There’s a simplistic laziness that hovers over the media coverage of the National Basketball Association. Of course there are plenty of thoughtful journalists that write about the game, its just that narratives of certain players, teams, and coaches take root and are nearly impossible to change, no matter what the facts say.
In the 80’s it was that it was the league’s best era. In the 90’s, it was that the game had gotten too physical, too bogged down by defense. In the 00’s it was that Kobe had broken up the Lakers dynasty, that he was a selfish player and not well liked. All of these claims were easily debatable if not disproved outright, but NBA story lines typically remain etched in stone.
The current theory floating around the league is that the Lakers are no longer a top destination, that other stars don’t want to play with Kobe, and that the front office is a bumbling shell of itself from previous seasons.
We forget that just 3 years ago Chris Paul sought legal counsel when his trade to the Lakers was blocked. We forget how Pau Gasol and Lamar Odom nearly fell apart emotionally,seemingly just from being traded from the Lakers. Its lazy and untrue to surmise that the Lakers are no longer a top flight destination for free agents.
The Dwight Howard situation was as much an indictment of Howard’s reluctance to step into Shaquille O’Neal’s large shadow as it was his inability to co-exist with Kobe Bryant. With a year of hindsight, we saw in Houston, much of the sulking from Howard that he exhibited in Los Angeles.
Lebron James has laid the framework to opt out of his contract, and in somewhat of a panic move, the Miami Heat organization has floated out the idea that all of its Big Three would opt out to create flexibility for the organization. Heat President Pat Riley said in a thinly veiled shot at James that “”You’ve got to stay together, if you’ve got the guts” and ”You don’t find the first door and run out of it if you have an opportunity.” It doesn’t sound like a confident statement from one of the league’s most self assured personas.
It sounds like Riley thinks James could leave.
On its face, it is laughable that star players that have performed up to their contract would then take an ever deeper pay cut in order for their team to not have to suffer a large luxury tax penalty or so that they can sign a marquee free agent who is also expected to leave money on the table. Kobe Bryant continues to get criticized for accepting a 7 million dollar pay cut, even while remaining the league’s 2nd most marketable star.The Lakers’ massive television contract makes Bryant’s 23.5 million salary a relatively small number and doesn’t prohibit the team from building a contender immediately.The NBA is not the NFL, no matter how much the punditry tries to demonize player salaries.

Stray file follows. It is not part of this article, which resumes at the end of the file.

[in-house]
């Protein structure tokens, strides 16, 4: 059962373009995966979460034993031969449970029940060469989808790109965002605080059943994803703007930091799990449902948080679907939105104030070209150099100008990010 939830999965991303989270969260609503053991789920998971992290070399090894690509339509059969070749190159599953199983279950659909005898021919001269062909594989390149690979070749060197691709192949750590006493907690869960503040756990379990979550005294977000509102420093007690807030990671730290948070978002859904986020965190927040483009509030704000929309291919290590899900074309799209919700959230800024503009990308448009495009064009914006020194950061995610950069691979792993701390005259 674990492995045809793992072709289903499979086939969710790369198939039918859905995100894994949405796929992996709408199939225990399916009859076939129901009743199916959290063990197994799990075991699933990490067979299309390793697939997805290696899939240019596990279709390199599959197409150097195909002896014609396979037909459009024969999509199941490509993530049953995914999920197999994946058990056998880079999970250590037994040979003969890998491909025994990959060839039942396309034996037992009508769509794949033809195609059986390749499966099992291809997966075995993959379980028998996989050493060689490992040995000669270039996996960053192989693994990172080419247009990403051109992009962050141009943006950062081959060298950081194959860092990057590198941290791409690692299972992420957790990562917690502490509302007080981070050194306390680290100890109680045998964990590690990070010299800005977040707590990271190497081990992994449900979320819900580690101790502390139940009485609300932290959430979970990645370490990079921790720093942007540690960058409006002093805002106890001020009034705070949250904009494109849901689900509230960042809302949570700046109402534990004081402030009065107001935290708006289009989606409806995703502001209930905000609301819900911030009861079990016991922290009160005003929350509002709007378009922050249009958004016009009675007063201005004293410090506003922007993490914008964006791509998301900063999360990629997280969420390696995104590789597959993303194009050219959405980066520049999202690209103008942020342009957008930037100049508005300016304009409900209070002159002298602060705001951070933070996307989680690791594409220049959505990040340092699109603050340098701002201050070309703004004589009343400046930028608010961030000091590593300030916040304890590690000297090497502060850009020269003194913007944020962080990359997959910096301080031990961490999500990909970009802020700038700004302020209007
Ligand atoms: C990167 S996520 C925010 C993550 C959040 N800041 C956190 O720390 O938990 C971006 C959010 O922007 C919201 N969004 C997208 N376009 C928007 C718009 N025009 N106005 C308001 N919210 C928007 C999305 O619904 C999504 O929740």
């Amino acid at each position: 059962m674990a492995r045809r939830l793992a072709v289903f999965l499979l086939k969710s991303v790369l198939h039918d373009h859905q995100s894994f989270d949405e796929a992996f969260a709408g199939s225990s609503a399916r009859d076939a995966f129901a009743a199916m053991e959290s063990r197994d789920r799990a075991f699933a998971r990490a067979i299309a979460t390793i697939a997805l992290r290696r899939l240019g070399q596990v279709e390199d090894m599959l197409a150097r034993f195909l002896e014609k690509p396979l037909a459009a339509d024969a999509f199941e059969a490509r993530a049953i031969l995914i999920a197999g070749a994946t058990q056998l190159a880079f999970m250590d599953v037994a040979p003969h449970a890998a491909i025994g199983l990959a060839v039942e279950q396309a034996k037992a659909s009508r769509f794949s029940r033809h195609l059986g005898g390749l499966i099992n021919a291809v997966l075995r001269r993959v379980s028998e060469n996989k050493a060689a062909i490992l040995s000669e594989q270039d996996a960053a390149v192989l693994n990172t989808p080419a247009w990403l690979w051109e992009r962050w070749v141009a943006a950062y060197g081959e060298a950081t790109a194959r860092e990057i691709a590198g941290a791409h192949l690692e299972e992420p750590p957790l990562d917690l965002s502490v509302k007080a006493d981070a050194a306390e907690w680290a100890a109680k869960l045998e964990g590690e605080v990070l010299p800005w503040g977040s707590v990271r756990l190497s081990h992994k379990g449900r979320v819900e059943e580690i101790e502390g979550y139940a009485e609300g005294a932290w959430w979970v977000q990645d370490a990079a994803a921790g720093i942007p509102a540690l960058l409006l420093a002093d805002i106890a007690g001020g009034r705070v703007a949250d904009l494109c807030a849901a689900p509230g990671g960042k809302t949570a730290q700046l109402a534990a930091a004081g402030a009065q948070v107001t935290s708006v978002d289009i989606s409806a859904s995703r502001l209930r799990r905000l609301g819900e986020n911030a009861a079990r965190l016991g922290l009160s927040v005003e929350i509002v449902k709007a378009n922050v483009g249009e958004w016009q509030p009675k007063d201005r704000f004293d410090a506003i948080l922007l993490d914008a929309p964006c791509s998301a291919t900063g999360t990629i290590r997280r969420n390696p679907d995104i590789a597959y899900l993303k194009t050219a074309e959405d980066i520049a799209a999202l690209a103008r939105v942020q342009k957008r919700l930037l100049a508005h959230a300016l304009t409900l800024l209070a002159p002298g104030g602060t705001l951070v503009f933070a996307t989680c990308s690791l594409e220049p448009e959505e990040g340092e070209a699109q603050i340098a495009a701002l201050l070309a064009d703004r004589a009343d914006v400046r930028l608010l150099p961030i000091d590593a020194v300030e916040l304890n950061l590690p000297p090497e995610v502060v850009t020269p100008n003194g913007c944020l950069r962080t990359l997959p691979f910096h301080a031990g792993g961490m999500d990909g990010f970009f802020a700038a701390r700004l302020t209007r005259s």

There is no legitimate reason for Lebron James to take a further pay cut except to get to a larger market where his business or endorsement opportunities would grow exponentially. Lebron James coming to the Lakers would be the best thing for his business portfolio, but it would also be a great benefit to his basketball career.
A Kobe – Lebron partnership in Los Angeles would dwarf the wattage of his move to Miami. Financially, he would assume the mantle of standard bearer of a true global brand and the spoils that come with it. On the court, he would find in Bryant the one player uniquely suited to play off him.
Bryant is an aging basketball genius, but a genius nonetheless. He can be a spot up shooter, a post scorer, a slasher/cutter, a clutch shot maker, or a deadly passer. There is variety to his game that Dwyane Wade never possessed. The other aspect of such a partnership is that Kobe would not cede the mantle of leadership. For James, who has often been burdened by the crown of expectation, this would be a relief. James never had a veteran star to learn from, Wade was always his peer never a true elder.
The potential friction the two would possibly create in tough times could be the type of competitive tension that was noticeably missing in the meek ousters of the Heat’s 2011 and 2014 teams, and could produce a different, winning result.
There is only one place where Lebron can become an even bigger star than he is, an even greater champion than he is. Its with the Lakers. There is only one player in the league who can look Lebron in the eyes and challenge him when he is faltering. His last name is Bryant.
Nobody outside the west coast wants to see the pairing because they know what it would mean – a true dynasty, Kobe’s 6th title and beyond, and Bryant as the possible All time scorer. For James, playing for the Lakers would be the culmination of his push to be a billionaire, not to mention a few more championships to cement his legacy. You say its implausible, but Pat Riley just let the world know that he was “pissed”.
It can be done.